This Mystic Braves article was written by Mark Steele, a GIGsoup contributor. Edited by Ben Kendall.
Mystic Braves are not so much a group seemingly stuck in a time warp, but more of group who have stepped out of a time machine. They have cleverly cultivated their lo-fi acid-splashed brand of west coast psychedelic pop, in addition to conjuring up surf music, beat music, and 60’s garage musings. Three albums later following their surf-rock self-titled debut, then their second album, ‘Desert Island,’ steeped in psychedelic–heavy rock, and now they have a sound on ‘Days of Yesteryear’ which is a bit of both.
This new album sounds so authentically mid-to-late 1960’s hippie that it could be mistaken for a lost collection of golden nugget 45s from the period. Also note that Rob Camponella of The Brian Jonestown Massacre has twiddled the knobs on this recording. The Human Be-in line-up of Braves are: Julian Ducatenzeiler –guitarist, Tony Malarca – bass and vocals, Shane Stotsenberg – guitar and vocals, Ignacio Gonzalez – organ (Wurlitzer/Farfisa) and tambourine, and Cameron Gartung – drums.
The icebreaker on ‘My Self’, a wanting love song happily galloping along in typical 4/4 fashion, then switches back and forth to a swing rhythm –The Monkees sounds close, partly due to Ducatenzeiler’s Davy Jones vocal style. Next up on the magical mystery tour bus ‘No Trust’, is far out Haight-Ashbury hootenanny indulgence with farfisa organ, entwined around tremolo-tastic jangly guitar with reverb saturated three part harmony chanting – The Byrds meets Kula Shaker/Cast comes to mind. Well The Seeds must have pushed too hard, because they left their imprint on the Braves with ‘Now That You’re Gone’, which digs deep into the psychedelic standard cliché riffs and drum beats, with TheBeatles-esque bridge and sliced inserts of The Zombies. It is a nice gesture that they pay homage to some of the main players of the early psychedelic sound, whilst incorporating their own take on the genre.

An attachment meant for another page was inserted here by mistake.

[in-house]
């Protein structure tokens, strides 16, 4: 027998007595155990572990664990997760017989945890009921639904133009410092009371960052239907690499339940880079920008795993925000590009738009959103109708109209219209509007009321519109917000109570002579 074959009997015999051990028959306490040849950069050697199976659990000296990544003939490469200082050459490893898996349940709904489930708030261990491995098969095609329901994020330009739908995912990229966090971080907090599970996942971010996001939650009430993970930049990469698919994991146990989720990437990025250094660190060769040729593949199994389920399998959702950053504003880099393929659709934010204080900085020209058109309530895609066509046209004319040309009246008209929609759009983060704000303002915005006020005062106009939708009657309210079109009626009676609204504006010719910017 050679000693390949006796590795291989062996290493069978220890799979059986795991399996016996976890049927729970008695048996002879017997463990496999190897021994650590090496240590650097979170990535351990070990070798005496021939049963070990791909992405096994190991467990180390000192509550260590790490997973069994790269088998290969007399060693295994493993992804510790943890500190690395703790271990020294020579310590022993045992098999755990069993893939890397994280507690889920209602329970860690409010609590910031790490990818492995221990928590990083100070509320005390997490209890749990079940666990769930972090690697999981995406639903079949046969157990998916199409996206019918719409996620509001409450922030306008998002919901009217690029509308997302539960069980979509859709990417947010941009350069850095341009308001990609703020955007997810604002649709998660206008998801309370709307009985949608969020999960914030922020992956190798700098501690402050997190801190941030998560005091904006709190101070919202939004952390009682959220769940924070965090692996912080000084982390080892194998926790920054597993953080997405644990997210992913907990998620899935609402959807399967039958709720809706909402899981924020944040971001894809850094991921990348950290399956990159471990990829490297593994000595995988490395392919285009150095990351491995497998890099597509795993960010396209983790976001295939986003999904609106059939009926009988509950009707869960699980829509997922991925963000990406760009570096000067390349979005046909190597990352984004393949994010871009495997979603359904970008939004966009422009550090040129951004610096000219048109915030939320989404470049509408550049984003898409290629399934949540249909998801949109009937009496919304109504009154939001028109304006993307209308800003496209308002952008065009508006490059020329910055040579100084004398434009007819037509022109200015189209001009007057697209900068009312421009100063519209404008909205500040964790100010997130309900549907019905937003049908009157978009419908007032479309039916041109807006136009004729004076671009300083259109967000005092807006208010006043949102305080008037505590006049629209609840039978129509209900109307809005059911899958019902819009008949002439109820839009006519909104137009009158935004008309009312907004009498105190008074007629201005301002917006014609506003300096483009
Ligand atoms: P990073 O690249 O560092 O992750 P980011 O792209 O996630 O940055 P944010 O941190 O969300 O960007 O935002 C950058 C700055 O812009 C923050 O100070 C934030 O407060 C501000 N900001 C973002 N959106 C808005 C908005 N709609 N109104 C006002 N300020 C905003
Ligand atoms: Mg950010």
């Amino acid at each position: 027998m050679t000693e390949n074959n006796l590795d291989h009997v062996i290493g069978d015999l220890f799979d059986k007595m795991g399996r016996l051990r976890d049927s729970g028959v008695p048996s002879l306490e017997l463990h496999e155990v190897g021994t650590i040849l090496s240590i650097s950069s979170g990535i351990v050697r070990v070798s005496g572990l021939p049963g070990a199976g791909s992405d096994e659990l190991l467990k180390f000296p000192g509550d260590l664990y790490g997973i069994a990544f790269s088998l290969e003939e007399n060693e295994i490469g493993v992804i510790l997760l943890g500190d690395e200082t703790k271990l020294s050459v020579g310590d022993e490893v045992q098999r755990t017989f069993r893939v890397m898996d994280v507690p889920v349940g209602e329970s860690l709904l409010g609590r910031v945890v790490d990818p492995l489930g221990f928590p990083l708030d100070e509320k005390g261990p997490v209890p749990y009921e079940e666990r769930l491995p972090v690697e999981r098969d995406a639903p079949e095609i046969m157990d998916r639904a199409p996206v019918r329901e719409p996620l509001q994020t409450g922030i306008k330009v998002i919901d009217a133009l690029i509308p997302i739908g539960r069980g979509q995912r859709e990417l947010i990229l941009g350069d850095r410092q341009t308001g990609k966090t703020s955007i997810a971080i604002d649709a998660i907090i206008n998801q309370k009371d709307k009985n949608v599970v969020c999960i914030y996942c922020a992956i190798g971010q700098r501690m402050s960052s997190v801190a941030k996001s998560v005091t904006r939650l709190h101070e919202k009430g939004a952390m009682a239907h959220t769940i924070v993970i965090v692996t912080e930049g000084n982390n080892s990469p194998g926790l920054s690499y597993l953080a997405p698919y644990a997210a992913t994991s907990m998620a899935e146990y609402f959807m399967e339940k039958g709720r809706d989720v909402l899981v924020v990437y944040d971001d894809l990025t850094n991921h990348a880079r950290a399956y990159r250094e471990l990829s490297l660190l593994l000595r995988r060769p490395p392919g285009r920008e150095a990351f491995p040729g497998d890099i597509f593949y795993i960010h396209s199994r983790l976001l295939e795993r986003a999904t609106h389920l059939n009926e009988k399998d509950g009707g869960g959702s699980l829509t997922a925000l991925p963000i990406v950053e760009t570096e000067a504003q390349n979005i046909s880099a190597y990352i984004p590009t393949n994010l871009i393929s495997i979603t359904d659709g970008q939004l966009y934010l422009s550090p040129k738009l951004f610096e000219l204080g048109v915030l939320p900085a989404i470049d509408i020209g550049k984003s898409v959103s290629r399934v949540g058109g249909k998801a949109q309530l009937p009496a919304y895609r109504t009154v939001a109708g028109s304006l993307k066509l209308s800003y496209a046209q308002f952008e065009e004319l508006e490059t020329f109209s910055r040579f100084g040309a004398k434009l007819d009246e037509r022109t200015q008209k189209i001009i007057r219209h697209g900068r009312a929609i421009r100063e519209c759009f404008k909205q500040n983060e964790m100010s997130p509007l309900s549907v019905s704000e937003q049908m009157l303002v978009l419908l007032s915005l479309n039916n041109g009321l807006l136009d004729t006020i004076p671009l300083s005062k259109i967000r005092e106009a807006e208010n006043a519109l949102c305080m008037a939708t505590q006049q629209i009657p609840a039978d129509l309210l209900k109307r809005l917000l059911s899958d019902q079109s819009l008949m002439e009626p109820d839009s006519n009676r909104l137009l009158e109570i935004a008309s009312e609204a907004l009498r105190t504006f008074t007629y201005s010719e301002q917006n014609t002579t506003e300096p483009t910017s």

On ‘As You Wonder (Why)’ incorporates elements of The Byrds’ song ‘Why’ and also uses dynamic apocalyptic horns and wind section flurries which really drive the song, then on ‘5 Minute Dream Girl’ allows the band to take us on a freakbeat rollercoaster journey via speedy drums, chunky bass and fuzzy guitars at full pelt in an ode to a previous love interest.
Though not a tribute band as such to the Merseyside fab four, it can be obviously seen that on ‘Spanish Rain’ there are vocal tonal references to Lennon/McCartney with flowing harmonies and melodic expression. Again Roger McGuinn like vocals carries ‘Corazon’ amongst a driving beat with reverby guitar and Ray Manzarek Fender Rhodes echoes cleverly interspersed. The motown/stax sound sees an inclusion on the album in the form of ‘Down on Me’ with lush harmonies, bubbly bass and clear driving guitars. The electric 12-string guitar (it could possibly be a Rickenbacker) heard on ‘Great Company’ sounds fresh with organ changes keeping the harmony intriguing. A Highlight of this track along with the backwards looped guitar is the great use of sitar coupled with strings that play Indian melodic flights of fancy that would have made the Late Sitar Maestro, Pandit, Ravi Shankar proud.
Final farewell ‘Born to Get You’, uses a sad organ led chord progression similar to Neil Diamond’s Love On The Rocks ballad and continues builds with guitars/drums to an almost climatic finish, then back to the chorus.
To be true to the 1960’s psychedelic music formula, there will be huge elements of shared best practice at work, Mystic Braves have done well in borrowing as much as they can from those who have gone before, and rebirth them into a highly refreshing format on the album. Not only are their recordings a blast from the past, but there are many who bear witness to their live shows holding a real authenticity of the hallowed era of 60’s American music.
‘Days of Yesteryear’ is out now via Mystic BravesLabel.